Two of the most inspirational songwriters and performers of the international cabaret scene, ANN HAMPTON CALLAWAY and AMANDA McBROOM, will be appearing at The Pheasantry from 9-13 November. They will be accompanied by another wonderful songwriter and performer in her own right, Michele Brourman.
Fiona-Jane Weston caught up with Ann and Amanda to discuss their work ahead of their upcoming return to London.
Ann Hampton Callaway:
You are very well known in the States, but for those who don’t know you so well here, tell us about you and your talented family.
I was born in Chicago to very artistic parents. My mom Shirley is a singer, pianist and highly esteemed vocal coach, and my dad John was a beloved Chicago radio and TV journalist, as well as a writer and jazz lover. My sister Liz and I were inspired by their example and by all the shows they took us to growing up.
Liz and I moved to New York to pursue our dreams and we feel fortunate to be doing what we love. My career has been quite robust and varied – in a given year I create and perform many acts as a soloist and as a collaborator with people I love, like my sister, Marilyn Maye, Michael Feinstein and many others.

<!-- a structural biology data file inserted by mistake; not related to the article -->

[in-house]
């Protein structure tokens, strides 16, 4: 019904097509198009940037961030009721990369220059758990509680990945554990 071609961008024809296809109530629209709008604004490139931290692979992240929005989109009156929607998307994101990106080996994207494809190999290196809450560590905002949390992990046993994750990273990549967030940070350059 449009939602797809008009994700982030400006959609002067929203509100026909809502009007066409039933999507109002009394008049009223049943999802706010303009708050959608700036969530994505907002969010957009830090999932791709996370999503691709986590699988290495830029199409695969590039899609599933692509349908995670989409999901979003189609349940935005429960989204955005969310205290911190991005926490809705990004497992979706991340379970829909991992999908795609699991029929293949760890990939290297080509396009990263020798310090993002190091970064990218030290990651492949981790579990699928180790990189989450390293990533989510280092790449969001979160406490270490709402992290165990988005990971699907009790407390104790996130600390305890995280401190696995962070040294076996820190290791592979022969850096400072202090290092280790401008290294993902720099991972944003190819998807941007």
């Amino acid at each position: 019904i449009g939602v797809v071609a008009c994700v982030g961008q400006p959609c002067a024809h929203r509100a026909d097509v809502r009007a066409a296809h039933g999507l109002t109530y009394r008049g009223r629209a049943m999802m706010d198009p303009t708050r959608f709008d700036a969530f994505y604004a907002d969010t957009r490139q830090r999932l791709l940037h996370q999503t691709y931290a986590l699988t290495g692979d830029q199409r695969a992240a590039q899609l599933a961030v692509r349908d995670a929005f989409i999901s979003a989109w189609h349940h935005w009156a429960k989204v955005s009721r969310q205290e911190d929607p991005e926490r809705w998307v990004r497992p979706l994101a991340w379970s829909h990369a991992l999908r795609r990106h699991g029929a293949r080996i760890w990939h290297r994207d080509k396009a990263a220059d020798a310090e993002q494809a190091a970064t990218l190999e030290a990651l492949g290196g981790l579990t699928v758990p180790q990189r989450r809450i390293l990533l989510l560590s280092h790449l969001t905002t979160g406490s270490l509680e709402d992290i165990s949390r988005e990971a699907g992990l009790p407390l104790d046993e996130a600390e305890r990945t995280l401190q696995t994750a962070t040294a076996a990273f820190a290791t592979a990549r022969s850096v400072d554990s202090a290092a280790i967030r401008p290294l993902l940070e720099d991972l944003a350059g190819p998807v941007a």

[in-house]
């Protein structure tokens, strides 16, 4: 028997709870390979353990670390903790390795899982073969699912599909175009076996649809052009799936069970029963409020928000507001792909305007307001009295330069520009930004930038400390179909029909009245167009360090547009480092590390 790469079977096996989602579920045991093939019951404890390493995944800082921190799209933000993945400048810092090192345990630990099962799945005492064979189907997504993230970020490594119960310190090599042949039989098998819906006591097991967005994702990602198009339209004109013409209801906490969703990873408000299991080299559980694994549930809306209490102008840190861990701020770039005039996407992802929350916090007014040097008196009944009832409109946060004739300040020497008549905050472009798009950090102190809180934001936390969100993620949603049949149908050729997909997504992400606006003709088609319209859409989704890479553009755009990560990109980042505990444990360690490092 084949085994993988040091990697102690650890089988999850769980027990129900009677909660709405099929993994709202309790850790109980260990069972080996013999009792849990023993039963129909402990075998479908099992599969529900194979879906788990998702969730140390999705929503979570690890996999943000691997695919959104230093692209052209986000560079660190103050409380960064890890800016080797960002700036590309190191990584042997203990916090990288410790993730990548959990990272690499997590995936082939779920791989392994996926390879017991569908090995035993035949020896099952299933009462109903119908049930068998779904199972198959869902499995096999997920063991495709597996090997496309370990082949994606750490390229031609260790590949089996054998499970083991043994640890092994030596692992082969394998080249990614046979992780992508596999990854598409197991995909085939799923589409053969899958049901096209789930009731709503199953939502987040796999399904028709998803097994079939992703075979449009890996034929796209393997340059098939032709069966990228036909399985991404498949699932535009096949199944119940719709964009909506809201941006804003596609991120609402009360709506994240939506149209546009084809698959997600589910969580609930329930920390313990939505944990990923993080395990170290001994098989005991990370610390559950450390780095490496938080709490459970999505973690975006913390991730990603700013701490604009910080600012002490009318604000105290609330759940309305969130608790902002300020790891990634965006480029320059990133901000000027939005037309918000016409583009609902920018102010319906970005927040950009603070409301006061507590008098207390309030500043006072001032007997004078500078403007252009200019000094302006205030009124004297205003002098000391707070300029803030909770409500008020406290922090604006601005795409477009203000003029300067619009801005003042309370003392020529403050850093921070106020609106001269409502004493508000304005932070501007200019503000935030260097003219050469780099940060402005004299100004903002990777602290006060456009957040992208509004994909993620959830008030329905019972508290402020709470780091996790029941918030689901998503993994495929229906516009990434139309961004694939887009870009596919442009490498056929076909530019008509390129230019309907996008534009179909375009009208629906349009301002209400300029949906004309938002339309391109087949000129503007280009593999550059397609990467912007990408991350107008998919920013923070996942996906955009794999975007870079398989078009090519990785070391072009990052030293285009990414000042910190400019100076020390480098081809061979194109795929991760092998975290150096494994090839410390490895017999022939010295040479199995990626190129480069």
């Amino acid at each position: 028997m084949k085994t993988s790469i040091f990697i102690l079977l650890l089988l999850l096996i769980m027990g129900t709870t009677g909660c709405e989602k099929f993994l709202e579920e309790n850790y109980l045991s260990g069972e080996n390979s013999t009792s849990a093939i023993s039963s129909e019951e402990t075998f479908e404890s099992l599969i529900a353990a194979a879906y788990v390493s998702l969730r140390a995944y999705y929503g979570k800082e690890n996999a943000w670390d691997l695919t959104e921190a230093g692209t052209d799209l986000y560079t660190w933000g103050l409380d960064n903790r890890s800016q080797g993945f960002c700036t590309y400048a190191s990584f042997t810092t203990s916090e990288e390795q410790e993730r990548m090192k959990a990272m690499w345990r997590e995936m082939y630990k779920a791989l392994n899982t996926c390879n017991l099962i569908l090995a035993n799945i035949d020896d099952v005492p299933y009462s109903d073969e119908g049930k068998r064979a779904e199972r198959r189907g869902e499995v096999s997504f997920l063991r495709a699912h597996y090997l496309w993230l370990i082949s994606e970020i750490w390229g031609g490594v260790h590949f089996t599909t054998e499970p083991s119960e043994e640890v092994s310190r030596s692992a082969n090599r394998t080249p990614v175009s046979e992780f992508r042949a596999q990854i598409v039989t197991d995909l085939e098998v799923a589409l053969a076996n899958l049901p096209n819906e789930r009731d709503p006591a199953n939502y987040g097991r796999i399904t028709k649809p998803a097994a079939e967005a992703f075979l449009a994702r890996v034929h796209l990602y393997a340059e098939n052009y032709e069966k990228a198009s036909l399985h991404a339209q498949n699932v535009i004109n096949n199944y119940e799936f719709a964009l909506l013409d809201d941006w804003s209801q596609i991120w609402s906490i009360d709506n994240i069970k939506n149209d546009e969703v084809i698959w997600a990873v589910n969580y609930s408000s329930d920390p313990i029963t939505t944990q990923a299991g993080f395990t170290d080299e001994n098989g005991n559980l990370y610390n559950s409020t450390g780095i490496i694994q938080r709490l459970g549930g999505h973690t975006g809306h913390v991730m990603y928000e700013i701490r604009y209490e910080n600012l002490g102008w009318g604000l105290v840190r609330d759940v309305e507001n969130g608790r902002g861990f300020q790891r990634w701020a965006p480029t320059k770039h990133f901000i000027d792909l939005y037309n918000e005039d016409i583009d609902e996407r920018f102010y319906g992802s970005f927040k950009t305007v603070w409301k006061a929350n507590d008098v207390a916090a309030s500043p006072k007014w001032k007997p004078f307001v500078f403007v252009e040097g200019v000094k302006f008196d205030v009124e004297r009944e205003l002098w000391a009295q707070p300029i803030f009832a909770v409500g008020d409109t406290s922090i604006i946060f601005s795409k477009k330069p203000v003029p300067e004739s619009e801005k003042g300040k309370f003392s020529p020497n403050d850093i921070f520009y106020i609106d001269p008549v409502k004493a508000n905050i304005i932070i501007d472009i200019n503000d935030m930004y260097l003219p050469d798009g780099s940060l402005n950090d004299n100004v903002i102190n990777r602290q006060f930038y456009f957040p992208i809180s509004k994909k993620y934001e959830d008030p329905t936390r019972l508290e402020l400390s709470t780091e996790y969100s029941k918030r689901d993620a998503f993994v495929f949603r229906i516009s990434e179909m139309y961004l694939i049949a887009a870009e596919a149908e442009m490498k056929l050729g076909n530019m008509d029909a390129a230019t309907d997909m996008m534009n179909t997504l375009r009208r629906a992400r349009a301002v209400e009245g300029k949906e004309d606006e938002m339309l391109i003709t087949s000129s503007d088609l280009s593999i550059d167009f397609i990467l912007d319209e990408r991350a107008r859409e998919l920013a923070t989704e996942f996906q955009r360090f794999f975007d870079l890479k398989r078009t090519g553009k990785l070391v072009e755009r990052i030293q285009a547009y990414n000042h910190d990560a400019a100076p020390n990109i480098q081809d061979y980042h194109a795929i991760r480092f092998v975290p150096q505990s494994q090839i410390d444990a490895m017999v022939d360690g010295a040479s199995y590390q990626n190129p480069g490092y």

I do one-woman shows at the piano, jazz and cabaret shows with my trio, big band concerts and many symphony concerts each year. My writing remains a passion and I am grateful to have made a contribution with performances and recordings by top artists like Liza Minnelli, Patti LuPone and Barbra Streisand. Dreams of doing radio, film and TV have come true and there is so much more in the works.
What do you love to sing?
I love to sing songs where the lyrics tell a story and create a world which I can live in and believe in completely as I sing them. I blend jazz and traditional pop stylistically and cover a wide range of material from jazz standards, the Great American Songbook, Broadway, blues, bossa nova, pop and my original songs. I also love to sing improvisations – making up something in the moment demands everything of me and I love to give my all for my audiences.